I started around the middle of February, I think, and finished in mid-June.
TUAW: Were there any lessons you learned specifically about shooting video for inclusion in an iBooks Author product?
Stone: The interesting thing about having an ASL component is that you can't go back and reshoot the ASL - the signer will look different; the lighting will be different, and so forth. So whatever footage I had, I had to make sure that the English text matched it.
There's one part in the book where the ASL version and the English version of a specific sentence are on separate pages. It was a goof made while shooting the video, and I tried to change the English text to match, but it didn't quite work. But that's okay. What is significant in one language may not be as significant in another language. English and ASL are different languages with very different storytelling and cultural properties.
But one big lesson I learned - I edited it all in iMovie '09 (or is it '10? whatever the latest version is) and exported it to HD format using Media Browser in the Share menu. Much to my surprise, that format is not compatible with iBooks Author.
I had to compress and convert it to "Apple TV" format with a data stream of 2 MBps in 720p - which was perfect. I used MPEG Streamclip. This discussion thread helped a lot. So - that was a big surprise for me - that iMovie couldn't easily export to a format compatible with iBooks Author. No biggie, though.
TUAW: Do you worry about the product size? It's over 100MB, about 116MB if I remember correctly, but I think you nicely avoided the problem of a product that was too ginormous.
Stone: I knew video would make the iBook big. I experimented with different data stream rates, basically 1 MBps, 1.5, 2, and 3. I found that 2 was perfect. I also wasn't sure just how big the image files could be; each page has about a 1.5-2 MB PNG file for the illustration.
TUAW: Did you ever consider doing this project as an application instead?
Stone: I have zero app programming skills. To do so would incur lots of overhead costs and stuff like that. I didn't have time for that. I knew all I wanted to do was make a book and iBooks Author fit the bill. I know of other teams working on ASL/English storybook apps, though.
Of course I would love to make the book as interactive as I can: let kids play with Pointy Three, move it around the screen and fun stuff like that. But iBooks Author is strictly for making books with interactivity that is very boxed-in in the form of widgets.
I see that at the end of conventional iBooks from major publishers: the very last page has a nice widget where you can immediately give a star rating and write a review. I tried to research on how to do the same thing for my book but couldn't find the solution. So my implementation is very clunky: a hyperlink to the book's iTunes Store page.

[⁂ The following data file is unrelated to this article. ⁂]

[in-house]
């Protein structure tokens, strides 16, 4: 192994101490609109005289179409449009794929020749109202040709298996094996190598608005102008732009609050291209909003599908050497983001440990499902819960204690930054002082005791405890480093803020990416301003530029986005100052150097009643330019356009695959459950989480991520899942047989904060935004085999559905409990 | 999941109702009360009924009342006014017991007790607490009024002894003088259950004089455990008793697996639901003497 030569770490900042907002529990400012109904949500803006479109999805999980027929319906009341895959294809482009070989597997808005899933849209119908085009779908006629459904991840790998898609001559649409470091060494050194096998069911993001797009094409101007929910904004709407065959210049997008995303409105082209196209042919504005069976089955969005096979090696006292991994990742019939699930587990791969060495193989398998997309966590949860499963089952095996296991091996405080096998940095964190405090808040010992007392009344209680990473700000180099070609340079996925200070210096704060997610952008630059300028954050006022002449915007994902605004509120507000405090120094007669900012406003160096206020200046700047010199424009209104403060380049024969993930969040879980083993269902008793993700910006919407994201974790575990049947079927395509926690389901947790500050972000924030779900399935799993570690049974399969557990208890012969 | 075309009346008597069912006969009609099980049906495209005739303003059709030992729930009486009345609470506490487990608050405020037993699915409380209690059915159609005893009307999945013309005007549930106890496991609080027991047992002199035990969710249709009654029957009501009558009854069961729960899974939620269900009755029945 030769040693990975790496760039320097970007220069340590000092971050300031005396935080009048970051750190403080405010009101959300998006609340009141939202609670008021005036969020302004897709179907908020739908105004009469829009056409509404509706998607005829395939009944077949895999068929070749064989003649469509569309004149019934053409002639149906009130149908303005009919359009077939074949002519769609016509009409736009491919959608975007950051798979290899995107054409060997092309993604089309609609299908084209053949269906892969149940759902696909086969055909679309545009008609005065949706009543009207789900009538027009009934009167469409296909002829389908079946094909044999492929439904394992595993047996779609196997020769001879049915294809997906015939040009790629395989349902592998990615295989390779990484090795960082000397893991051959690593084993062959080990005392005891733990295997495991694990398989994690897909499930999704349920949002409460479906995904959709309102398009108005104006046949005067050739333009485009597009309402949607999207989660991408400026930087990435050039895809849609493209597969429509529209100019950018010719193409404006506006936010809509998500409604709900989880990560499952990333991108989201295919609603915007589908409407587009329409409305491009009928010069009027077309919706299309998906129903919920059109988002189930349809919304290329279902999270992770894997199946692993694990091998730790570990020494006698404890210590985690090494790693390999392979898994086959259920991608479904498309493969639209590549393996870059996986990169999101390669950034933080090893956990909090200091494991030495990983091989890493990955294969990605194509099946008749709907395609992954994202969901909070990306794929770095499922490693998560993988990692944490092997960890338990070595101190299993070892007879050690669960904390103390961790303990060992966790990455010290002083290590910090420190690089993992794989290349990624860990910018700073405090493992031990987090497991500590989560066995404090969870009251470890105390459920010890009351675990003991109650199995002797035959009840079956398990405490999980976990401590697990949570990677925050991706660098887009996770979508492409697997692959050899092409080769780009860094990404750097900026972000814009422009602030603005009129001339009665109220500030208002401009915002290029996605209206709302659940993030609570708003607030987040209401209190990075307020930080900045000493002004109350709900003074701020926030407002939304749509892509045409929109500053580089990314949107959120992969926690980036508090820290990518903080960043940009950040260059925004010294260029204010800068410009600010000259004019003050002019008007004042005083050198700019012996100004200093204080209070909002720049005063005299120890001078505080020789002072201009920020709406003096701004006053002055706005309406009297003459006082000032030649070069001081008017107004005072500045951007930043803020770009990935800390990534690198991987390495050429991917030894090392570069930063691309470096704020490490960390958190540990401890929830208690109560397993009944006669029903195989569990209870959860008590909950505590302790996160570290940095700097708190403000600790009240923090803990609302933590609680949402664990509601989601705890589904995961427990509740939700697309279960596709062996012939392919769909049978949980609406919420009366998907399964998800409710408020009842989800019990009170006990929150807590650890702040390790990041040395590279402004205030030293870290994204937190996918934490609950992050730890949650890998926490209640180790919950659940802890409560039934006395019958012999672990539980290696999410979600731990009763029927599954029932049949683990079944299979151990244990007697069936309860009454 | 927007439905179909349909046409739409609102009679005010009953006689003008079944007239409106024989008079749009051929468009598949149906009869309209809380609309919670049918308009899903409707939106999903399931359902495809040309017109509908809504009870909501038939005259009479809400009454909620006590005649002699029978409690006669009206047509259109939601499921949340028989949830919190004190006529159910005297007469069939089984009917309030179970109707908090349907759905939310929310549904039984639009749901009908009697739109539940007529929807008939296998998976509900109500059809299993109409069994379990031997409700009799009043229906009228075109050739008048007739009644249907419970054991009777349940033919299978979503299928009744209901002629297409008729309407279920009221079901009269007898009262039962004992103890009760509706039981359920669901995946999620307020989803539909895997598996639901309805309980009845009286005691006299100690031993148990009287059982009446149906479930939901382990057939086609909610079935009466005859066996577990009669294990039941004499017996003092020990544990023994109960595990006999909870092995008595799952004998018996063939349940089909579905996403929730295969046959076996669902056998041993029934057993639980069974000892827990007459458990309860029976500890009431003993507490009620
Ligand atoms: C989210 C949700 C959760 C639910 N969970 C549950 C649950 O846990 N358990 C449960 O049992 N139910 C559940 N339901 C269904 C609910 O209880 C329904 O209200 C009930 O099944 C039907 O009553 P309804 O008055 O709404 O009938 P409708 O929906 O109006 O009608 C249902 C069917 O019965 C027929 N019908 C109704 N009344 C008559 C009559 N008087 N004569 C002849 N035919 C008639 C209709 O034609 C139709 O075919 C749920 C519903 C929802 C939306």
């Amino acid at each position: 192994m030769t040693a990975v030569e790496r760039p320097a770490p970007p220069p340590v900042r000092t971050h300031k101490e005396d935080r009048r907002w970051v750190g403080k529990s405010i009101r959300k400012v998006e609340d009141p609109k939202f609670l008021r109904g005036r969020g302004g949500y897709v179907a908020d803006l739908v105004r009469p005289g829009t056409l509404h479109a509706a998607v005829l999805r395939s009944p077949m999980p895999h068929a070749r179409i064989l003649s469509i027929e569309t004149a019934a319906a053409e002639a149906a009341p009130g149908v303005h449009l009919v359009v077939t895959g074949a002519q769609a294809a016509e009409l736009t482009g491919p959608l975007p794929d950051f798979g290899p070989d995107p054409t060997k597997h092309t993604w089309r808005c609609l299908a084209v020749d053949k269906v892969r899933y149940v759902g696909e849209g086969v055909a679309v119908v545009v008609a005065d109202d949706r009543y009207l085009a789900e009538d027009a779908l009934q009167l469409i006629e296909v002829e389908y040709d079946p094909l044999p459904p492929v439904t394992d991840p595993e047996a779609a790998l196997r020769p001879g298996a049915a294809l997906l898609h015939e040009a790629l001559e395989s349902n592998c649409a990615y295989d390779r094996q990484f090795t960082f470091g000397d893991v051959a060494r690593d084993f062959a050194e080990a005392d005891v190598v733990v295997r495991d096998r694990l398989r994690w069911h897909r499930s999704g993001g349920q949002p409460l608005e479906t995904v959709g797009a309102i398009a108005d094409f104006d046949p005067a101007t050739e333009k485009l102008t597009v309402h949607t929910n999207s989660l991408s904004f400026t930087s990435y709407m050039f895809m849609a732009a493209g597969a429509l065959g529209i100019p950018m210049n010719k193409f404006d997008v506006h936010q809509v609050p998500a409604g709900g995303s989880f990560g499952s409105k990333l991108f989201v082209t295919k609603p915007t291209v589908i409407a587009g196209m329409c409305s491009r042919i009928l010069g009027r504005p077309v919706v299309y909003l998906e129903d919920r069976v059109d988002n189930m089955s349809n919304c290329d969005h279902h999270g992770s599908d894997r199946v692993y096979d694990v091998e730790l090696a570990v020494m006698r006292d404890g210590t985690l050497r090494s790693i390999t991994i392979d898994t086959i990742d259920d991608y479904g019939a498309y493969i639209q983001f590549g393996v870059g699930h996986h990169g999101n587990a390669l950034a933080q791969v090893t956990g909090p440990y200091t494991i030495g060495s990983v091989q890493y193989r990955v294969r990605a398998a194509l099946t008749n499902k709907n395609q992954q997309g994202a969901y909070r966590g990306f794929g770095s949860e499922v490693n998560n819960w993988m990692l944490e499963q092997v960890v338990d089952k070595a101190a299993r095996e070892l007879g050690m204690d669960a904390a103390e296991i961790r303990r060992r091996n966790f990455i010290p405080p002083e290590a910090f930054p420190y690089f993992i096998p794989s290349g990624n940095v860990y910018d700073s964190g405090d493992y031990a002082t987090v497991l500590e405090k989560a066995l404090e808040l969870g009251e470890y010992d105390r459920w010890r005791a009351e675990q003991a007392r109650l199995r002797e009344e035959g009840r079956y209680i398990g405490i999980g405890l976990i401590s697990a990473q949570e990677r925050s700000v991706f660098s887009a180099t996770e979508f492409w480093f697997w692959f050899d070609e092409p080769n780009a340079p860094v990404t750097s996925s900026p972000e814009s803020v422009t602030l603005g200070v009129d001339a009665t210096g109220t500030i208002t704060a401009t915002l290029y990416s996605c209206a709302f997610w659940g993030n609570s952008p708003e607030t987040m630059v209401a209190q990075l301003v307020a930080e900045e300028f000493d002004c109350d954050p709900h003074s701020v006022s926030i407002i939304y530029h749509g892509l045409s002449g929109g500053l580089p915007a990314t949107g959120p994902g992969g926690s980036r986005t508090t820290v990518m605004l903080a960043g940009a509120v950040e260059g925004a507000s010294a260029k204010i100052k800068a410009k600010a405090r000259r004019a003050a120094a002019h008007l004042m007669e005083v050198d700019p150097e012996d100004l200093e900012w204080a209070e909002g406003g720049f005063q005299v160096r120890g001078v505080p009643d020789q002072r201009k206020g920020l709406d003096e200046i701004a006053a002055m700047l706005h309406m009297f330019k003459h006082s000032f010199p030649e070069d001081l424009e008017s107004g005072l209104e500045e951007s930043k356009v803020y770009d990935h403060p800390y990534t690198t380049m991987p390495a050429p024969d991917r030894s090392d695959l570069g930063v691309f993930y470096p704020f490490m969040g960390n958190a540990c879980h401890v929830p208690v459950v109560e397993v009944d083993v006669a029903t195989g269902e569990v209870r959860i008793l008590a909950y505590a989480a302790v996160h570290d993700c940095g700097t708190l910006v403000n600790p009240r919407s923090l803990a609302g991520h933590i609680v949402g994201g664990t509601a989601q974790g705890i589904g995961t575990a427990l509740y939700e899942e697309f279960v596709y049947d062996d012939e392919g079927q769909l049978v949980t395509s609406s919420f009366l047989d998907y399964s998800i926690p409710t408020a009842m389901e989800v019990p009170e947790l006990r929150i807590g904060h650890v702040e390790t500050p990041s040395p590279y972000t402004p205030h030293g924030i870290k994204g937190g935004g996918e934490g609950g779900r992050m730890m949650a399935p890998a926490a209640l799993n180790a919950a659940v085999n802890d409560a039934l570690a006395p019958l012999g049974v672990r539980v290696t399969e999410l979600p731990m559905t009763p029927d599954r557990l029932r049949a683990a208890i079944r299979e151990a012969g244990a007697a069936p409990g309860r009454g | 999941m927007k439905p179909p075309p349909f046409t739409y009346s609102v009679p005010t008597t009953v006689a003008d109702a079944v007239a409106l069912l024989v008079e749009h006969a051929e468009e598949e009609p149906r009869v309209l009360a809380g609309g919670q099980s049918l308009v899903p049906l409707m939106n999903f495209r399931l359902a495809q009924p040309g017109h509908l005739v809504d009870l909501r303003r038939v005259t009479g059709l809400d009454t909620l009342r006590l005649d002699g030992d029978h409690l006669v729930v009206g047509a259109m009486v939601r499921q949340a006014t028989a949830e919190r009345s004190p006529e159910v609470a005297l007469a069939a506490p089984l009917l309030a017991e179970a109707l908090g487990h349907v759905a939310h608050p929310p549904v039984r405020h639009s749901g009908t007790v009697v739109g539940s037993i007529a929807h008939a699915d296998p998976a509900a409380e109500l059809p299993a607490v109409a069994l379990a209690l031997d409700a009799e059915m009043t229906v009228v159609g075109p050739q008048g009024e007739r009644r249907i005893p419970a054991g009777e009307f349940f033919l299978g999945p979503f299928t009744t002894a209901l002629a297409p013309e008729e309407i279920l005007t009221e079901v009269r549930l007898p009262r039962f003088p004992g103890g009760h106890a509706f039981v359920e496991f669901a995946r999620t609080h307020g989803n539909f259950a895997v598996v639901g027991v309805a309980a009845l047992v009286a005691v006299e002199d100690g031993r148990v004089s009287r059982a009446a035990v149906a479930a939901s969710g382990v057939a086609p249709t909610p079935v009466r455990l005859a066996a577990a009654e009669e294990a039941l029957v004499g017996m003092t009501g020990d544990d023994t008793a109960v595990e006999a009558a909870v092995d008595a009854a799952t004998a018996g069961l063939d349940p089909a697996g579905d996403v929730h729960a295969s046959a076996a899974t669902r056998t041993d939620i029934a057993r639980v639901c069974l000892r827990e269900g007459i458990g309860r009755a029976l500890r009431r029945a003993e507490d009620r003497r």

TUAW: Are there any other features you'd put into future books?
Stone: Since publishing, I've got some feedback that sound/reading aloud feels missing from the book. People have gotten accustomed to children's books on the iPad speaking aloud. My book is silent - like a normal book, and like any other book I read on the iPad - I'm deaf so reading is always a silent experience.
So I didn't really think about that until some people told me they wanted the book to talk aloud to them, too. I'm still researching on how that works. It's not a native feature of iBooks Author, but I heard people have found ways to add read aloud to iBooks. But it sounds difficult. And you know what...it' s interesting because Apple has built in voice over. Why can't Apple allow iBooks readers to access that directly? Seems simple.
TUAW: Any more thoughts you want to add about this project?
I loved doing it. I want to do more. Surely this isn't Pointy Three's last adventure! Most of all, I hope others do it as well. I told some people, "If you can put together a Powerpoint, you can do this." That's how easy it was.
If people are interested in adding ASL support to their books and want to hire me, you can reach me at my blog or Facebook page. I also hang out on Twitter.
TUAW: Thank you for taking the time to chat!
iBook Lessons: Adding ASL support to iBooks originally appeared on TUAW - The Unofficial Apple Weblog on Fri, 29 Jun 2012 19:00:00 EST. Please see our terms for use of feeds.